When I had decided to race the 90 this year I had yet to determine which way I was going to race. I had very tentative plans to race C2 but then my potential partner had conflicting race plan which made me have to really consider my best options. As I don't have experience with this race I ended up making a call to Gene Newman of GRB Newman Designs to ask if he had any suggestions. Luckily for me, one of his normal C4 teammates is unable to race this year so I jumped at the opportunity to hop on their C4 team. So the first part of the logistics is now handled, but what is next?
Once you are either on a team or deciding to race solo and after you send in your entry fee and form the next logistical thought needs to be transportation and lodging. Since this race will be following a modified 90 miler blueway waterway trail and each day starts and stops at different locations along the way you need a way to get your vehicle and other supplies from place to place and you will also need a place to sleep each night as the race spans 3 consecutive days.
Logistically if you can get together with your team and move as one unit that will be the easiest way to make the transportation part of the trip easy. My team however are coming from very different locations and have different lodging accommodations for the weekend so for my trip I was lucky enough to have one of my best friends that is a big fan of the outdoors accompany me on my trip. Now, he will be able to transport my vehicle from the start of each day to the finish making the whole trip much easier.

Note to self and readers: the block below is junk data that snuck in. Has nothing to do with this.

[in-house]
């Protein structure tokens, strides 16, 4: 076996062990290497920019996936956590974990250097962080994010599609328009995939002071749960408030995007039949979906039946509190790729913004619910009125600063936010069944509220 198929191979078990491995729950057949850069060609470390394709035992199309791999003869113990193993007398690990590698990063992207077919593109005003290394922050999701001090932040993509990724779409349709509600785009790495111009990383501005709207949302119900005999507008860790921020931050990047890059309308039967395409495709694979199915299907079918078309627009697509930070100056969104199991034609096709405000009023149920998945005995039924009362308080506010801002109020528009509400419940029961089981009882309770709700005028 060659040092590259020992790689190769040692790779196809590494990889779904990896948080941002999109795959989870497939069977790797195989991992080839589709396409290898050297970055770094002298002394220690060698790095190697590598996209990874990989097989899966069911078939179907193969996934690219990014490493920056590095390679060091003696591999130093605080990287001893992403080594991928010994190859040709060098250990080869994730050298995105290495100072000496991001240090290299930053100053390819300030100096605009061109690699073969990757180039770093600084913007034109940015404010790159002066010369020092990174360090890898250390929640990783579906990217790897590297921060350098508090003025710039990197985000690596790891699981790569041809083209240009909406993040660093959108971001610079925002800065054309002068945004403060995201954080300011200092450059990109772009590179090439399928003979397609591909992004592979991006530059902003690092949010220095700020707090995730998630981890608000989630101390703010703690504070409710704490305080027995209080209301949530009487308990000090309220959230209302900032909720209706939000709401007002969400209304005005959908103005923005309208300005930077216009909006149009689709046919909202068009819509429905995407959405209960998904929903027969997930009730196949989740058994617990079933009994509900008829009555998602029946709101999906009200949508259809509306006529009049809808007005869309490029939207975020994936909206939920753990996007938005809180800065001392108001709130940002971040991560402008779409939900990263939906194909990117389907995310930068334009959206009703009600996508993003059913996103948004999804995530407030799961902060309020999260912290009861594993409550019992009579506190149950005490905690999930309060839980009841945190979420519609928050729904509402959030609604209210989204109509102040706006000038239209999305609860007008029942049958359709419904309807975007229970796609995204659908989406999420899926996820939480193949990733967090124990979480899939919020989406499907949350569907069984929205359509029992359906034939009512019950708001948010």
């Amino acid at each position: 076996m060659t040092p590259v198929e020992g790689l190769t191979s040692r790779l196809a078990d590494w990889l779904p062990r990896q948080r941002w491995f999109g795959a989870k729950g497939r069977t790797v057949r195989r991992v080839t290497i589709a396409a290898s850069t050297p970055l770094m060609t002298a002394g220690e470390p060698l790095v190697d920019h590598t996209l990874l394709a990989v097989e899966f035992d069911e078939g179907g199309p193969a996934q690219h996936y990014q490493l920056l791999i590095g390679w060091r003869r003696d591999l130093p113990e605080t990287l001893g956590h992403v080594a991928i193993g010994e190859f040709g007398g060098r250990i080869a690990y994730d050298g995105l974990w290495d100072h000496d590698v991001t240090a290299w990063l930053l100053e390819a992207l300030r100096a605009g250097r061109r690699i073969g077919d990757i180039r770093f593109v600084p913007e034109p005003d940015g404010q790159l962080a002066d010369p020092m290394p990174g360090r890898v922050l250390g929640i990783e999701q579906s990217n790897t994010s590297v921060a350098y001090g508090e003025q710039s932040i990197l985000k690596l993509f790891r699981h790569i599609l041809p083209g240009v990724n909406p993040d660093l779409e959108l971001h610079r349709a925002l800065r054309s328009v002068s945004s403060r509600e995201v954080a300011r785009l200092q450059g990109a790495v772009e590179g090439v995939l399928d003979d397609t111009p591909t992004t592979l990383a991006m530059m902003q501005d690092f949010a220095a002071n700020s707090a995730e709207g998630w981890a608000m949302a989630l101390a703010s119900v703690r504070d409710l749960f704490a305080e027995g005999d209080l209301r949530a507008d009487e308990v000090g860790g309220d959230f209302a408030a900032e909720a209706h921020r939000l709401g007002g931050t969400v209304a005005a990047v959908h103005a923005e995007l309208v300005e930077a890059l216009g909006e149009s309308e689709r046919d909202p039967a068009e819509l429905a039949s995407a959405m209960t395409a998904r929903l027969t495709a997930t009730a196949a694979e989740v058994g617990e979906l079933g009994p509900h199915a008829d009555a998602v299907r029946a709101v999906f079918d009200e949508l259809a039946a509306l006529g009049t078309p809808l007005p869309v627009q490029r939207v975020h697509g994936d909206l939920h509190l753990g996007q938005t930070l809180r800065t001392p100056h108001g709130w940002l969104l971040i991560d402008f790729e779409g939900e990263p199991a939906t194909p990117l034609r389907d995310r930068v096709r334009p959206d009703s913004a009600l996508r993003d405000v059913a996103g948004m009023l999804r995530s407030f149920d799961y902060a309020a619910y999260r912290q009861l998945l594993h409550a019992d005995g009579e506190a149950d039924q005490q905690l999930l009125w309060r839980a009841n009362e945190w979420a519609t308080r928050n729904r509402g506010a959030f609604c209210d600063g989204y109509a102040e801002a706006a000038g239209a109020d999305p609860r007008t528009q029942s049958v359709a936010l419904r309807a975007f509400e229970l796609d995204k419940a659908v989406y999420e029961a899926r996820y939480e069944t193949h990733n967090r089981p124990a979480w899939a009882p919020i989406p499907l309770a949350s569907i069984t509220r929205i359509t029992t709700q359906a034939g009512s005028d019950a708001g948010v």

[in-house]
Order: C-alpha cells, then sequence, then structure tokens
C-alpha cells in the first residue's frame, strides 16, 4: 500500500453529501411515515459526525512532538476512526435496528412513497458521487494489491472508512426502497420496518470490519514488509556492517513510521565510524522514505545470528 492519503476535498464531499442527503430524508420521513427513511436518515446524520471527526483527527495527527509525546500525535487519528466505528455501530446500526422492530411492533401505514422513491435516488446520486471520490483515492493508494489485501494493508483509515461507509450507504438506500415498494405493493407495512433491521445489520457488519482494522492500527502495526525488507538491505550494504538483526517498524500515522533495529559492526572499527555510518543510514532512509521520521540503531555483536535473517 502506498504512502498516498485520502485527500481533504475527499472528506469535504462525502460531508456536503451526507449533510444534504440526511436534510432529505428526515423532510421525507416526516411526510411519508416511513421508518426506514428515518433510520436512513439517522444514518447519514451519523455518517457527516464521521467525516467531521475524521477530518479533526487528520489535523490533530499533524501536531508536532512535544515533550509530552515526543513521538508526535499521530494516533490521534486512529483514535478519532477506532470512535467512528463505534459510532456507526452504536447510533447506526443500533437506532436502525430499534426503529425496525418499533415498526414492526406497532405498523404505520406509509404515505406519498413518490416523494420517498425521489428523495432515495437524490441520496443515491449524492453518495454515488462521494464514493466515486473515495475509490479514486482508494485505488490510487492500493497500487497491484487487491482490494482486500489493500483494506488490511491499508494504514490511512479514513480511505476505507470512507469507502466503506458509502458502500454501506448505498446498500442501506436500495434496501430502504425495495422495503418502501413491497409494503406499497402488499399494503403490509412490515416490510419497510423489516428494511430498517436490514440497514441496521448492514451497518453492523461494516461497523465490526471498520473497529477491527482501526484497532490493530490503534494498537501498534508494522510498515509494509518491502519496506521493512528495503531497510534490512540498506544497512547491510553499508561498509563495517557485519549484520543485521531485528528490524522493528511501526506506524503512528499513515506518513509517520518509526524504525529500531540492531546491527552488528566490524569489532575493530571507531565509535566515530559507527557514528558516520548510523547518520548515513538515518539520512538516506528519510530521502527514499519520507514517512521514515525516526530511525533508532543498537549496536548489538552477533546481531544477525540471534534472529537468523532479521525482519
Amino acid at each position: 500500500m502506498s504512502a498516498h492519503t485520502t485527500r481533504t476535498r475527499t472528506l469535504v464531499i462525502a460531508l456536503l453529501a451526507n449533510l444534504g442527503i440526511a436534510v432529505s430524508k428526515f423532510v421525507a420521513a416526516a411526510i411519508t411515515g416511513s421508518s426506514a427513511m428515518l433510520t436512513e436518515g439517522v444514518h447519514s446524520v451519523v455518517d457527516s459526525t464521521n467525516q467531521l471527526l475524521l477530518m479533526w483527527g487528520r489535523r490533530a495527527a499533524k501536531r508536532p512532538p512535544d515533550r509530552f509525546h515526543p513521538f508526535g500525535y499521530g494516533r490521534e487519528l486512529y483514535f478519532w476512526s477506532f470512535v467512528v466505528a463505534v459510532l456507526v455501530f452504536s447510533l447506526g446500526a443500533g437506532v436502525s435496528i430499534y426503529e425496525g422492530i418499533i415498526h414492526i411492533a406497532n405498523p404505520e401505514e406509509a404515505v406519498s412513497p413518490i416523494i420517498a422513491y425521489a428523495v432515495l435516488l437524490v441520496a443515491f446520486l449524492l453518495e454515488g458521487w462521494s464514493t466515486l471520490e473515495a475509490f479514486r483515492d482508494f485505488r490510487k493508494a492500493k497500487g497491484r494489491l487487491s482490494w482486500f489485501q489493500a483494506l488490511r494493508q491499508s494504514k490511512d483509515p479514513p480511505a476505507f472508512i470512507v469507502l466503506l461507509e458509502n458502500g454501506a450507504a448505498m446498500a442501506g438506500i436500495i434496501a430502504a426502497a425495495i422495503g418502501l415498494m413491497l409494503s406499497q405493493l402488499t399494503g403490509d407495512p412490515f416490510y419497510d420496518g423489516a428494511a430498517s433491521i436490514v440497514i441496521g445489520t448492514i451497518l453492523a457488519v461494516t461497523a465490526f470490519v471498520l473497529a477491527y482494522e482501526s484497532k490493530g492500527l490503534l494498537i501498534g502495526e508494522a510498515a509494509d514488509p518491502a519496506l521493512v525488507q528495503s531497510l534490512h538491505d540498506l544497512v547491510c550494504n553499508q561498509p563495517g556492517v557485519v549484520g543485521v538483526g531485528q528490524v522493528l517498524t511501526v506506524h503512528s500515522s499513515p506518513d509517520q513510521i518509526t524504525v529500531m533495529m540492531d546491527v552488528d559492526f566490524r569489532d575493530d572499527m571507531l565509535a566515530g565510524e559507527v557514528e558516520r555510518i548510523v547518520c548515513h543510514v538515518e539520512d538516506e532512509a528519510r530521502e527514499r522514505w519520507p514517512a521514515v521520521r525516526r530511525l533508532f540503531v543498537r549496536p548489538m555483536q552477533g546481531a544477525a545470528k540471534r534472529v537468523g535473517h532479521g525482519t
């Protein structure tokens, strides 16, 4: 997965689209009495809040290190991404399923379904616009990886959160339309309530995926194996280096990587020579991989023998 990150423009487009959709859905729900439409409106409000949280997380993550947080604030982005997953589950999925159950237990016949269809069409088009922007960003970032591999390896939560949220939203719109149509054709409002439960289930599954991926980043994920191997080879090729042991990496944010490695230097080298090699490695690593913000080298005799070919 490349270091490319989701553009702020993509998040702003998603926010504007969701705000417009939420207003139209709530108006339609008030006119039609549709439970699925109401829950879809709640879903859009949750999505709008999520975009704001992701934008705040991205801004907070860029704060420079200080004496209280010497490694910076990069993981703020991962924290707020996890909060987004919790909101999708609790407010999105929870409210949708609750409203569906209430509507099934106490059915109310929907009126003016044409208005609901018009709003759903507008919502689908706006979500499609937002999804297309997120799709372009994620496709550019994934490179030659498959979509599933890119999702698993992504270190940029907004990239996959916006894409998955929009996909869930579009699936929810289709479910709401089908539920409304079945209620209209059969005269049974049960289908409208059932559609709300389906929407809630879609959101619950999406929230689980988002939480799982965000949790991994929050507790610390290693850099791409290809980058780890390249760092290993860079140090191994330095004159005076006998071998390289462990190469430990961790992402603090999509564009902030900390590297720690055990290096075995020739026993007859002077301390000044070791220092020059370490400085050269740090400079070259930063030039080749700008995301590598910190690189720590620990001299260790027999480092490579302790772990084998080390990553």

Now that transportation is checked off the list that last major piece of logistics is lodging. There are multiple options when it comes to lodging in the area from hotels to camping. Here is a link to the race course map for those interested in looking for accommodations close to the end and starts of each day. https://www.google.com/maps/d/viewer?mid=1Ifqqu2DhExscnNKeicNzS_OnjKU&ie=UTF8&t=m&oe=UTF8&dg=feature&msa=0&ll=44.01784767414245%2C-74.5458615&z=10Basically If you are coming in on Thursday night, you will want to stay in the Old Forge area, on Friday night you will want to stay in the Long Lake area and Saturday night the Tupper Lake area will be a solid choice.
For this year I decided I wanted to do the camping route. As we will be driving in on Friday morning, we only had to worry about Friday and Saturday night. On Friday we will be staying at the Lake Eaton Campground. This is a DEC run campground that is both very close to the finish of day 1 and the start of day 2. For Saturday night we will be staying at Fish Creek Pond Campground. This is a great option as the start of day 3 is actually in the campground. I picked a site that was both on the water and the closest I could find to the start which is around site 230.
In my recap article I will give a review of the campsites to help guide others in the future and let you know how all of the other logistics worked out and anything that I would change if I end up doing this race in the future.